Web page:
“Each [side {North and South}] looked for an easier triumph, and a result less fundamental and astounding. Both read the same Bible and pray to the same God, and each invokes His aid against the other ..the  prayers of both could not be answered. That of neither has been answered fully. The Almighty has His own purposes.”  

And so it goes.  The Almighty has his own purposes… and some of those He’s not sharing with you.  

And, of course, as we look into the future, there is much we don’t know and aren’t supposed to know.  The future is too marvelous and too wonderful.  

How exactly will my provision come?  What troubles await us?  Hear the words of Jesus in Matthew 6:34: Therefore do not be anxious about tomorrow, for tomorrow will be anxious for itself.  Sufficient for the day is its own trouble.  Strange direction, here.  Don’t worry about what’ll happen down the road; save all your anxiety for when you arrive to the troubles.  Troubles be a’coming, but don’t start worrying over them yet.  

Even in our own lives, much of the past and the present and the future are, and always will be, inexplicable, too complex for our puny minds.  Even the things we know, we always know quite shallowly.  “If anyone imagines that he knows something, he does not yet know as he ought to know.” (1 Corinthians 8: 2). So give up this futile pursuit to master situations and to fathom what can’t be fathomed.  Your mind racing in circles.  Beating your head against the mysteries.  Stay calm.  

So, this lesson in contentment the Israelites tried to sing into their souls:  Turn away from pride.  Turn away from haughtily comparing yourselves with others.  Turn aside from lines of thinking that are above your pay grade.  Those are avenues NOT to go down on the way to contentment.  

But secondly, and lastly, we’re given an image to help us toward contentment.  Like a weaned child with its mother.  

Most of you already know that a weaned child is one who has graduated from mother’s breast milk to more solid foods.  Even after being weaned, the child will still be dependent on her mom for the necessities of life.  But she’s confident! – because there’s already an established history of being fed by her mom.  She is confident looking to the future because the mom who has given of herself in the past will most certainly continue to provide into the future.  Just in different ways.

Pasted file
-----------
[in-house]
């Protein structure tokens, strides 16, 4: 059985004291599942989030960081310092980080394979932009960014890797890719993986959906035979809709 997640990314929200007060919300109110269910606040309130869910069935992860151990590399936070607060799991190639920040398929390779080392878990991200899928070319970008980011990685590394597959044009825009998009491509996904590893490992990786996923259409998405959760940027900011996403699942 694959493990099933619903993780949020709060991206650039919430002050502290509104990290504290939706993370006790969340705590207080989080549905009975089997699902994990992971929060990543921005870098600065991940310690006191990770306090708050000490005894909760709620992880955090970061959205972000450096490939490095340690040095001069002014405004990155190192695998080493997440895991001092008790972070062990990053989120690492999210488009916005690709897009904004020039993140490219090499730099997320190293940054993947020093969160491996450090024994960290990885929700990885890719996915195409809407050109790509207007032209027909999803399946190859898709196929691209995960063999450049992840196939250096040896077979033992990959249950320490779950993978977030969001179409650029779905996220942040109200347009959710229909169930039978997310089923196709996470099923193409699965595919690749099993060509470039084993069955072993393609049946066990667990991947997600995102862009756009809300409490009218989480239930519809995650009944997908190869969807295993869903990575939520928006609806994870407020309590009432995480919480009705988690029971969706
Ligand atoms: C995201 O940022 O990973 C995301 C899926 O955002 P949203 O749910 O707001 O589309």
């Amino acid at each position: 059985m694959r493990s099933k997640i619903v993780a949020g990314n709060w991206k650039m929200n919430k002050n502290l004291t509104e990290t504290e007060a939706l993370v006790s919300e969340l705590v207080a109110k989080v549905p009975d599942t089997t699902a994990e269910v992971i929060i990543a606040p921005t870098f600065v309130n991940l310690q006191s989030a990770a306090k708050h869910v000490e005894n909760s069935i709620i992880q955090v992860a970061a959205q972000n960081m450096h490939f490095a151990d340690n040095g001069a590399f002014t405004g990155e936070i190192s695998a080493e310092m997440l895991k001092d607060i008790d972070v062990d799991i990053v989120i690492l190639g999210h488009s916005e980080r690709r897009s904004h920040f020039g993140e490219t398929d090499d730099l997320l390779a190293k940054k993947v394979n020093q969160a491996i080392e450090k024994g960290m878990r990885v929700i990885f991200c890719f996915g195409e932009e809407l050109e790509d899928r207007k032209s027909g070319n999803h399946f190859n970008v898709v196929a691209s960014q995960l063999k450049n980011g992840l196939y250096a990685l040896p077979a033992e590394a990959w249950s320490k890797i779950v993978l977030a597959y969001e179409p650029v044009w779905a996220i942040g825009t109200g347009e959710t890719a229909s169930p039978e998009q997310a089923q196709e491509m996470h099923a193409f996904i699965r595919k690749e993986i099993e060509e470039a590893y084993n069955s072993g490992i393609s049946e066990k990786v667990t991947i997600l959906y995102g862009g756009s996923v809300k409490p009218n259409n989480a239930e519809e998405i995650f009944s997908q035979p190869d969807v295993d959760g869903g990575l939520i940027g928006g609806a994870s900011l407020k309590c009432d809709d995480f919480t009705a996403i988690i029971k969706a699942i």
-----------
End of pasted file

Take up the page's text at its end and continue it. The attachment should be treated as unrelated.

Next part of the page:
Remember, Israel would sing this song three times a year…this song that (among other things) celebrates the past supply of God and looks forward to the future calmly…expectantly.  

The people of Israel deliberately recalled their past because they learned they would get into trouble when they would forget their past.  They would forget about the rescue from Egypt, the supply in the wilderness, their shocking victories over Sihon and Og, kings of the Amorites and Bashan en route to the promised land, etc.  

As they forgot what God had done for them, they would grow myopic, and start looking in front of them, and only see lack and opposition and trouble.  Then they’d fret and complain and be enervated by worry.  Faith dribbled out of them…

Not David, though, and he would share his faith and hope with his countrymen.  David was like a weaned child with its mother.  You remember what David said to Saul before he met Goliath?  Saul said something like, do you know what you’re getting yourself into?  I don’t think you can handle this.  And in his reply, David recalled instances from the past of God protecting him, against the odds.  I’m confident now because I’ve seen what God can do.  I remember.    

Brothers and sisters, it’s not enough to just look back.  There are a lot of people looking back today.  We’re a nostalgic society.  So much today seems uncertain, dangerous, disintegrating, and so we look back wistfully to the Reagan era, or to the post- WWII era, when everything was expanding, or to our childhood, when times were simple.  Or, I want the good old days of the church again…

Why do we have to live in COVID times?  How can I escape these weird times of transgenderism and cancel culture and such?  And thinking of everything we’re going through, we get angry with an anger that is beyond righteous anger –  at politicians and cultural leaders and church leaders who are allowing this to happen.  

Ecclesiastes 7:10 – Say not, ‘Why were the former days better than these?  For it is not from wisdom that you ask this.